College and Grad School, Portfolio

by Allan Branstiter

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I had very little experience reading scholarly books when I was an undergraduate, and this put me at a disadvantage when I started graduate school. A typical graduate history course requires students to read one book and two articles a week. Considering the fact that a full-time grad student is enrolled in three or four classes a semester, they can face weeks where they have to read over a thousand pages a week. Students must also produce a book review about every other week, not to mention research papers, historiographic essays, MA theses, and Ph.D. dissertations—which all require more reading.  My first week of graduate history classes was so intense that I actually threw my back out reading. Let’s just say posture and orthopedics matter when you spend endless hours at a desk reading and writing.

In this post I’ll give you my thoughts on the “Art of the Grad-Read” and how I read a book quickly and efficiently. Let me start out by saying that this advice is useful to both graduate students and undergraduate students. I really wish I had known how to read a book efficiently as an undergraduate instead of wasting my time either reading a book too thoroughly or too superficially.

This brings another point to mind: this post is about reading a book quickly and efficiently, but it won’t teach you how to “speed read.” Also remember that these tips are for reading scholarly non-fiction, not novels. Reading The Great Gatsby requires a different method of reading than reading The  Ideological Origins of the American Revolution. Finally, this method will not make you the foremost expert on any given book; instead, it aims to familiarize you enough with a book so you can discuss it in class, write a brief book review about it, and store it away in your mind for future reference. Reading a book for detail or finding leads on sources for your own research will require a different method, but this is a good place to start.

So how do graduate students read so much? Is it even humanly possible to read this many books and articles in a week? Actually, it is. And it’s really not that hard if you can break it down into a process and know exactly why you’re reading. By the time I finished my MA degree I was reading a 250-page book in about four hours. Any less than that left me feeling doubtful about my ability to talk about the book in class, and any more than that was for my own enjoyment. You’re time is invaluable to you as a graduate student, so learning how to efficiently read was central to my mental sanity and academic success during those years.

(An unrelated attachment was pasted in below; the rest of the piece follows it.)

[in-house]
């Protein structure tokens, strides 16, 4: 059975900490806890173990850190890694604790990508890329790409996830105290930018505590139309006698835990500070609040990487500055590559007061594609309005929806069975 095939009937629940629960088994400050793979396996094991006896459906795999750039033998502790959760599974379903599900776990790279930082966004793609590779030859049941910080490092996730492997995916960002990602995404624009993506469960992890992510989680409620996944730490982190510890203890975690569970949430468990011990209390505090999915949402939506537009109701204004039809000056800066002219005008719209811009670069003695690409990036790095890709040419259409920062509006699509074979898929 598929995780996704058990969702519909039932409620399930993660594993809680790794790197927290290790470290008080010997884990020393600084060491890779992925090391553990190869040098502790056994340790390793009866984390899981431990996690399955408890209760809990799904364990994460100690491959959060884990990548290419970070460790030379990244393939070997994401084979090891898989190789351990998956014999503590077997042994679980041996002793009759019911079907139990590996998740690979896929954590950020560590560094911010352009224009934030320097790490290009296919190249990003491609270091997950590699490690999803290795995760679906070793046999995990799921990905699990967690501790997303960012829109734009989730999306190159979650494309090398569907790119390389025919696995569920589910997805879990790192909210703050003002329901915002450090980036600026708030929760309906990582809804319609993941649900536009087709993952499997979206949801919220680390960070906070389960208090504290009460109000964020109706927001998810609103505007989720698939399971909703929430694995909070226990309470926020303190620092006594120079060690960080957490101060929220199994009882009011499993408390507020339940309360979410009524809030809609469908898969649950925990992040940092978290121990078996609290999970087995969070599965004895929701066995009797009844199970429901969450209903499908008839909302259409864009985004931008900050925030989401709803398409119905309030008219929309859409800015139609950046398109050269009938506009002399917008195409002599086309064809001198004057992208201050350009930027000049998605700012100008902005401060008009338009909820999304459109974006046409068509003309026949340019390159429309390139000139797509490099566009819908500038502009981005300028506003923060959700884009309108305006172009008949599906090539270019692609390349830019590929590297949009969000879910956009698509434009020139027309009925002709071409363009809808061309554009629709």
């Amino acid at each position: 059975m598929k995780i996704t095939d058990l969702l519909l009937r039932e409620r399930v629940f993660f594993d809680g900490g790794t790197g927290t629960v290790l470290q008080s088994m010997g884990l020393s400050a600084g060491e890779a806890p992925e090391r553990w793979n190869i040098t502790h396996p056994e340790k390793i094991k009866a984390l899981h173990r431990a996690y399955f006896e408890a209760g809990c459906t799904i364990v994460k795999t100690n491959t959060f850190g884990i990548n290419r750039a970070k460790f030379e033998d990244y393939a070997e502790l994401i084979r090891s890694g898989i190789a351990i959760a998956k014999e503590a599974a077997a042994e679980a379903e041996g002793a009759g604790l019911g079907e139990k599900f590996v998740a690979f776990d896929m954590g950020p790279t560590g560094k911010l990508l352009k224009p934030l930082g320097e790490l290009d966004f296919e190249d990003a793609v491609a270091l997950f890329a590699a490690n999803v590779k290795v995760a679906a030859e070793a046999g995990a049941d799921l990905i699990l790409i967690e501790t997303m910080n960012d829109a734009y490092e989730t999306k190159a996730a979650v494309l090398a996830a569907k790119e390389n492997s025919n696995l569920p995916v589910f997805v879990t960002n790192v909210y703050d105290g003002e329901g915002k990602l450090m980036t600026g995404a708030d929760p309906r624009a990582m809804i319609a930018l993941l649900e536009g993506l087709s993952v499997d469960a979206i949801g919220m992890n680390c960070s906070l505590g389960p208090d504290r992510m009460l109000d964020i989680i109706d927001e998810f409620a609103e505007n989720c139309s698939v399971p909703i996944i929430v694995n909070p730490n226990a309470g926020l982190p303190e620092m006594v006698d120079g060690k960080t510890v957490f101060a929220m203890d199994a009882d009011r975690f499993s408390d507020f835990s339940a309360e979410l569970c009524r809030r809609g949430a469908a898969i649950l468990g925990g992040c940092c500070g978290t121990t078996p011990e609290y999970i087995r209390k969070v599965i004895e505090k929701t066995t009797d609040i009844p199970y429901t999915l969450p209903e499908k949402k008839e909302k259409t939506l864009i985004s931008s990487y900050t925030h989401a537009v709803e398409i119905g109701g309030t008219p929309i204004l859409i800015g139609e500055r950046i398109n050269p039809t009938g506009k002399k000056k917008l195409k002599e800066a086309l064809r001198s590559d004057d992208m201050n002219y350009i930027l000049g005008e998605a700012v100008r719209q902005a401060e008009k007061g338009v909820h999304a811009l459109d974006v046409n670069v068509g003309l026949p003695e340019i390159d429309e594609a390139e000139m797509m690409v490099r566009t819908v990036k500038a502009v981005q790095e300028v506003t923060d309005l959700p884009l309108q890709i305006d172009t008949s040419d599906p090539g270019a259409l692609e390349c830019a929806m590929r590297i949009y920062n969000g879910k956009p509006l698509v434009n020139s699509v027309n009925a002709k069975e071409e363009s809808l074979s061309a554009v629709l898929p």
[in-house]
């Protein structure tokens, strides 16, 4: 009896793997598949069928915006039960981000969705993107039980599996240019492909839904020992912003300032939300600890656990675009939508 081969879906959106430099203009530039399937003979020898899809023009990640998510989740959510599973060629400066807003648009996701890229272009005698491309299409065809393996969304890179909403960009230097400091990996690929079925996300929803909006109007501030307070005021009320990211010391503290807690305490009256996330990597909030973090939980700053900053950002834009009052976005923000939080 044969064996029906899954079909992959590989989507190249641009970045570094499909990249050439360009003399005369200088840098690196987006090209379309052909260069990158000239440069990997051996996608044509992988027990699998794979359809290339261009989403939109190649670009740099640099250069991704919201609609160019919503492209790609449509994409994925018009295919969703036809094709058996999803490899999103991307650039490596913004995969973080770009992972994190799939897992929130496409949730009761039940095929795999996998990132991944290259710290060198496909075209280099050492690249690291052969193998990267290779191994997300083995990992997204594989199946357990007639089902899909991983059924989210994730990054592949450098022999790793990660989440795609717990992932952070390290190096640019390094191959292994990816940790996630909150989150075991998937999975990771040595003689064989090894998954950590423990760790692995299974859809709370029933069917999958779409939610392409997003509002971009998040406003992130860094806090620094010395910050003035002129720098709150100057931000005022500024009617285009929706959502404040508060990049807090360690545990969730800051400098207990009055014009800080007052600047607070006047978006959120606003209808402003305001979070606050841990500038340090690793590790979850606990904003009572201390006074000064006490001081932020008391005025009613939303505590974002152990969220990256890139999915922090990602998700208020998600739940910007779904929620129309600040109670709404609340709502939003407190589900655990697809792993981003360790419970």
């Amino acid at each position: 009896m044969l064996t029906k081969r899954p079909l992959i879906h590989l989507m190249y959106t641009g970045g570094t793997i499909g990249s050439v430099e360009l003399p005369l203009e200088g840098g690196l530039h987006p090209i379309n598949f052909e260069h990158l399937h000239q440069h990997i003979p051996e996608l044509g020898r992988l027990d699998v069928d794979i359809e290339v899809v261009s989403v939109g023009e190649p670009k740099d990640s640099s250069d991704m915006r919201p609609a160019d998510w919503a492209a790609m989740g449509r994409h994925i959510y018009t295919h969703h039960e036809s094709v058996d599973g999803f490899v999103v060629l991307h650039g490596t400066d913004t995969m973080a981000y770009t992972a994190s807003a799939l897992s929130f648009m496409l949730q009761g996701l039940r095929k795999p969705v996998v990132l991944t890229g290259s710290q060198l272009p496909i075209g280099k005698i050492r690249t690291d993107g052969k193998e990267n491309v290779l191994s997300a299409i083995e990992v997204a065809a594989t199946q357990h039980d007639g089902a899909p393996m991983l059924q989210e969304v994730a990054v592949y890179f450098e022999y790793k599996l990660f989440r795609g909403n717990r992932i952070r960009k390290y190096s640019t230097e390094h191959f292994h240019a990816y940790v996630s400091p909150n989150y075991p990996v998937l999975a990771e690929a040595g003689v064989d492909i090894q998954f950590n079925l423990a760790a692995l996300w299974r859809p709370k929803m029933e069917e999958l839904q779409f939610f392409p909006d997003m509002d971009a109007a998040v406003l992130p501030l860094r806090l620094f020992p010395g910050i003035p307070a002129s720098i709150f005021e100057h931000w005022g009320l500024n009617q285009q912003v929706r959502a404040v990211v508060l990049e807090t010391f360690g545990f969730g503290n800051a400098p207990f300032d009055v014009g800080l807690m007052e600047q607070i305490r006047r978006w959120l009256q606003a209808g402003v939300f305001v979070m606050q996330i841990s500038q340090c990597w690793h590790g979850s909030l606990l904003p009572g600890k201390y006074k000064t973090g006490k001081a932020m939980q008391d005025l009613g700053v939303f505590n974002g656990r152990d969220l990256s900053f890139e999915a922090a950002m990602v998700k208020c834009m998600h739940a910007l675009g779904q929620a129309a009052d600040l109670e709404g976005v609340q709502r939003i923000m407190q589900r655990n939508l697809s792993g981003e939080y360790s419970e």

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College and Grad School

[Note: This post was originally published on the London School of Economics and Political Science’s The Impact Blog. I found it tremendously useful, so I’m cross-posting it to share with you. -AB]

Choosing something that you are passionately interested in to research is a great first step on the road to successful academic writing but it can be difficult to keep the momentum going. Deborah Lupton explains how old-fashioned whiteboards and online networking go hand-in-hand, and offers advice for when it is time to just ‘make a start’ or go for a bike ride.

As part of preparing for a workshop on academic publishing for early career academics, I jotted down some ideas and tips to share with the group which I thought I would post here. In the process of writing 12 books and over 110 peer-reviewed journal articles and book chapters over a career which has mostly been part-time because of juggling the demands of motherhood with academic work, I have developed some approaches that seem to work well for me.

These tips are in no particular order, apart from number 1, which I consider to be the most important of all.

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College and Grad School, Portfolio

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Learning involves using effective strategies, putting aside time to do the work, and engaging in the process, all of which help you gradually increase your capacity for a topic.

One of the most common questions students ask me is “How should I study for this test?” or “How do I manage all this information and reading?” In most cases, they preface this with the fact that they were never taught how to read historical texts or analyze sources in high school. Several students told me that their previous history teachers told them to just copy down presentations and memorize their notes.

Joseph Stromberg over at Vox posted an article about studying more efficiently that’s worth covering here. In it he talked to Mark McDaniel (a Washington University psychologist who co-authored Make It Stick: The Science of Successful Learning with Henry Roediger and Mark McDaniel) and derived “8 tips for studying smarter.” Using Stromberg’s eight tips, here’s some advice I’ve given students and—more importantly—some of the strategies I’ve seen my students use to get through tough sections of college history courses.

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